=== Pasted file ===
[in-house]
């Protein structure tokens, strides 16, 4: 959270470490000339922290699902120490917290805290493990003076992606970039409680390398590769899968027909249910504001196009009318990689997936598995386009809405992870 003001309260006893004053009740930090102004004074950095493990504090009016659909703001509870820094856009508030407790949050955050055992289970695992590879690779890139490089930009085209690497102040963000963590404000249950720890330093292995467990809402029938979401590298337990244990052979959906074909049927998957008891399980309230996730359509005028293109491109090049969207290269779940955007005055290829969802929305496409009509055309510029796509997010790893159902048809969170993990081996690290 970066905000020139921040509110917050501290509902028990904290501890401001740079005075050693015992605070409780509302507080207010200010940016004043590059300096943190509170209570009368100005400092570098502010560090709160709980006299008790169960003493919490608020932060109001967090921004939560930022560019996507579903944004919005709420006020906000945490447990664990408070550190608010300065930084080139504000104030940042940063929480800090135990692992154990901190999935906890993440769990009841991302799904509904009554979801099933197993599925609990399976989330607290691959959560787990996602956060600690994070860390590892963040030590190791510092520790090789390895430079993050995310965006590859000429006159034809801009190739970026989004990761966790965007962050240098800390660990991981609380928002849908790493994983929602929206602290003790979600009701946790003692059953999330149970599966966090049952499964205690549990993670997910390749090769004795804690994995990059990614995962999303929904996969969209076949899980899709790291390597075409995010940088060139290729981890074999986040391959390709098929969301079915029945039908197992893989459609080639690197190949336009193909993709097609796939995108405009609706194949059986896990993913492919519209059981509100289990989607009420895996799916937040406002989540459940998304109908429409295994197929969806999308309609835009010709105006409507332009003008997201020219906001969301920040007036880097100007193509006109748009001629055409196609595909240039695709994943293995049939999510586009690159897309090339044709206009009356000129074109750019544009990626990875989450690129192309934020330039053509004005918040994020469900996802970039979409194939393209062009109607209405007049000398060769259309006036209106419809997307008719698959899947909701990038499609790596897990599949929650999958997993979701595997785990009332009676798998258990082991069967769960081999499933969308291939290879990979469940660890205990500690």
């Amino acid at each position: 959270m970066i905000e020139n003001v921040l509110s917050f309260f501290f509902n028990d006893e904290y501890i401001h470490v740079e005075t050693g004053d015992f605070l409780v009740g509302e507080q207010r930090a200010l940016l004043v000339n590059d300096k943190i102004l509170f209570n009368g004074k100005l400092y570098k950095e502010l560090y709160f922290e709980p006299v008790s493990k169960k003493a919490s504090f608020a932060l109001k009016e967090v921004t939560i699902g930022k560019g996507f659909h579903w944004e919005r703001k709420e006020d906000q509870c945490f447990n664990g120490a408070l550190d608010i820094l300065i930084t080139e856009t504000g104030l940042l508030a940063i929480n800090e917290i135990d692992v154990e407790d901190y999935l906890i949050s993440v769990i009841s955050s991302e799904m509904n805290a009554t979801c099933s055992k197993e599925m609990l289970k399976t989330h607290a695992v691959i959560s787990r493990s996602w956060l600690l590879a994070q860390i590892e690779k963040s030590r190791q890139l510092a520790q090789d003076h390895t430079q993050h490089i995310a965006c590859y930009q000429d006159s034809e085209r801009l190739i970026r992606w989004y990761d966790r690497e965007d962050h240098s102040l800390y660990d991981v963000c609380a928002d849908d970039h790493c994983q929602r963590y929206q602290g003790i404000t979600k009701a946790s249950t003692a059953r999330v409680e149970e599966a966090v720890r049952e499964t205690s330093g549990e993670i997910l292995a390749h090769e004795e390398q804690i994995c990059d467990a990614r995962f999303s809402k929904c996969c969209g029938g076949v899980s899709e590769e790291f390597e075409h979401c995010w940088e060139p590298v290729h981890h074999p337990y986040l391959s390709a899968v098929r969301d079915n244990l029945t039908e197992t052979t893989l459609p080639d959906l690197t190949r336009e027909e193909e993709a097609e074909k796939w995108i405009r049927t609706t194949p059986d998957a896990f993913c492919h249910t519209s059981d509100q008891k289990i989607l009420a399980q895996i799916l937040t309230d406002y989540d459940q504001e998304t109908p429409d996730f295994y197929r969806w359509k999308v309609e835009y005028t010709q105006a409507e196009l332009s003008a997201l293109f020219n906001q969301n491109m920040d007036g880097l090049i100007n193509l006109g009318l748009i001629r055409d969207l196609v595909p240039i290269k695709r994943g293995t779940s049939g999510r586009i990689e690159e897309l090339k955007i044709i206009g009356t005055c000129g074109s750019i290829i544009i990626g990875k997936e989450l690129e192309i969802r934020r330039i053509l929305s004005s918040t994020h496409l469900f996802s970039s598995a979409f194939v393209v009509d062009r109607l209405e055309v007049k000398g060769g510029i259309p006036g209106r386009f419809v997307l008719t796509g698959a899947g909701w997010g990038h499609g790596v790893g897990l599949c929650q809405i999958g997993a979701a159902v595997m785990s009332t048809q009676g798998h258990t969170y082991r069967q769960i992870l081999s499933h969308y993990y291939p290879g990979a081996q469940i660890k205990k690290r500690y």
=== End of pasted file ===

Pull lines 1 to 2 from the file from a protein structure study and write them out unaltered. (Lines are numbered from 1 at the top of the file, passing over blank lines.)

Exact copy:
[in-house]
């Protein structure tokens, strides 16, 4: 959270470490000339922290699902120490917290805290493990003076992606970039409680390398590769899968027909249910504001196009009318990689997936598995386009809405992870 003001309260006893004053009740930090102004004074950095493990504090009016659909703001509870820094856009508030407790949050955050055992289970695992590879690779890139490089930009085209690497102040963000963590404000249950720890330093292995467990809402029938979401590298337990244990052979959906074909049927998957008891399980309230996730359509005028293109491109090049969207290269779940955007005055290829969802929305496409009509055309510029796509997010790893159902048809969170993990081996690290 970066905000020139921040509110917050501290509902028990904290501890401001740079005075050693015992605070409780509302507080207010200010940016004043590059300096943190509170209570009368100005400092570098502010560090709160709980006299008790169960003493919490608020932060109001967090921004939560930022560019996507579903944004919005709420006020906000945490447990664990408070550190608010300065930084080139504000104030940042940063929480800090135990692992154990901190999935906890993440769990009841991302799904509904009554979801099933197993599925609990399976989330607290691959959560787990996602956060600690994070860390590892963040030590190791510092520790090789390895430079993050995310965006590859000429006159034809801009190739970026989004990761966790965007962050240098800390660990991981609380928002849908790493994983929602929206602290003790979600009701946790003692059953999330149970599966966090049952499964205690549990993670997910390749090769004795804690994995990059990614995962999303929904996969969209076949899980899709790291390597075409995010940088060139290729981890074999986040391959390709098929969301079915029945039908197992893989459609080639690197190949336009193909993709097609796939995108405009609706194949059986896990993913492919519209059981509100289990989607009420895996799916937040406002989540459940998304109908429409295994197929969806999308309609835009010709105006409507332009003008997201020219906001969301920040007036880097100007193509006109748009001629055409196609595909240039695709994943293995049939999510586009690159897309090339044709206009009356000129074109750019544009990626990875989450690129192309934020330039053509004005918040994020469900996802970039979409194939393209062009109607209405007049000398060769259309006036209106419809997307008719698959899947909701990038499609790596897990599949929650999958997993979701595997785990009332009676798998258990082991069967769960081999499933969308291939290879990979469940660890205990500690």